The Addiction of Helping Others: 5 steps to help you become a mindful helper

I don’t want us to confuse being kind or polite with helping when it may not necessary. Holding a door open, grabbing an item on a top shelf for someone who can not reach, or putting a grocery cart back for someone. Those ways of helping are acts of kindness. 

Recognizing sometimes I help because it makes me feel good; not necessarily for the act of being supportive is important to changing my behavior.  When you recognize the need to help you can be more mindful in working on your helping behavior. When researching for this topic it became clear to me we are bombarded with memes, quotes, and articles on how helping makes us better. This is true for a person who can also use positive self care and healthy boundaries, but when we are codependent on the behavior it is negative to our mental health.

Consider this thought, if we help those who could do the task by themselves, aren’t we actually depriving them from the ability to learn they can persevere? I’m talking about the friend who asks you to help them with weight loss, then wants you to indulge in food that is not helping them. Wouldn’t you be better serving them by just spending time with them? Talking them through the difficulty by being supportive. These are people who may pushing your boundaries. 

This addiction is also known as codependency. You rely on helping to feel better. When we become dependent on anything it is bad for us. The sayings “too much of a good thing” and “everything in moderation” are excellent advice for a reason. They speak to the need of balance. Humans need balance in all areas of our life. Below are five steps to get you thinking about your need to help.


  1. Ask yourself, “Am I helping to feel good about myself?” This speaks to ego. We are fulfilling an internal need not truly acting in kindness.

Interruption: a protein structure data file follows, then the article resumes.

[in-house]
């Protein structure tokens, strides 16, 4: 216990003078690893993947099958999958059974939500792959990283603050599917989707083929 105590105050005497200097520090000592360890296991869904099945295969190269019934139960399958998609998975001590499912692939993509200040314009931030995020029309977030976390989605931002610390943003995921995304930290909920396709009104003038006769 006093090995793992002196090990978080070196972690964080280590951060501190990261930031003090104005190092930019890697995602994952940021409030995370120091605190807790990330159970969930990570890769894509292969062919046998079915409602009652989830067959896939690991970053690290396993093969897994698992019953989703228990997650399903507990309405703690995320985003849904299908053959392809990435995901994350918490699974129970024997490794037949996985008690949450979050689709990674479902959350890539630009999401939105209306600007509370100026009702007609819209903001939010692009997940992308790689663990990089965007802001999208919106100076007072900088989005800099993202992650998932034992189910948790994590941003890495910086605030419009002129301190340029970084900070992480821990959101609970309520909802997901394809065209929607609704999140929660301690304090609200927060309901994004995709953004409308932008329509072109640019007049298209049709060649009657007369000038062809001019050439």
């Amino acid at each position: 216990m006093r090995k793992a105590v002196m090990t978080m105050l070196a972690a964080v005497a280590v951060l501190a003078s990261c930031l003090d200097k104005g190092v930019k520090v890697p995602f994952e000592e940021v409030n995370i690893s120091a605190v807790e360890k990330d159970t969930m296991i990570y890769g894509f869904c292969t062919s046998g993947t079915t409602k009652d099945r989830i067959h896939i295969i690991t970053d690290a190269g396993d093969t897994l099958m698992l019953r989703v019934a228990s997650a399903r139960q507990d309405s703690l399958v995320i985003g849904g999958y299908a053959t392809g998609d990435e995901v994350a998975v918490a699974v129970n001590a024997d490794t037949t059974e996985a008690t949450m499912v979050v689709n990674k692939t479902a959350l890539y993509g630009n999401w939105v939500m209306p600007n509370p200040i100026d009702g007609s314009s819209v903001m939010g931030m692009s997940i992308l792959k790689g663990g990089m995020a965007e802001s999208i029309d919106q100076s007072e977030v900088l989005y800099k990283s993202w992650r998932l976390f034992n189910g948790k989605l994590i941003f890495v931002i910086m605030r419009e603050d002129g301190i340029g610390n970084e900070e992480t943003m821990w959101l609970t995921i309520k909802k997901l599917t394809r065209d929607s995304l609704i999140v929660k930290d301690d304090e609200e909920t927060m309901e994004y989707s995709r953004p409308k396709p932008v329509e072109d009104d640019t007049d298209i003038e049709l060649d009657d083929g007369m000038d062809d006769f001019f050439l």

2. Am I causing harm as an end result of helping this person? This speaks to the fore mentioned weight loss buddy. If you go for ice cream that is a momentary act. In the end, it adds the the person’s personal struggle with eating.

  3. Do I take care of myself as well as I do others? Heal thy self caregiver, not just others. If you aren’t nourishing yourself, you are not doing anyone much good.

  4. Do you feel the person you are helping cannot exist without your help? I would suggest you journal or use a way to reflect on your need to help. Yes, some of us are in a position where a person does need our help. For example, a baby, a very ill friend or family member, elderly parents. This can also relate to animals. Do you feel the need to help every animal in need? 

  5. Does the person you are helping cross boundaries of your giving? Maybe you continue to help because you feel they are “sick” or “can’t help themselves.” Codependency causes us to allow the person in need to push our boundaries or we feel bad about ourselves.

Helping others is not a bad thing. When we are compromise our well being, our boundaries, our mental and physical health, then it is not healthy for us. There are healthy positive was to be the kind giving person. Can you be that for yourself too?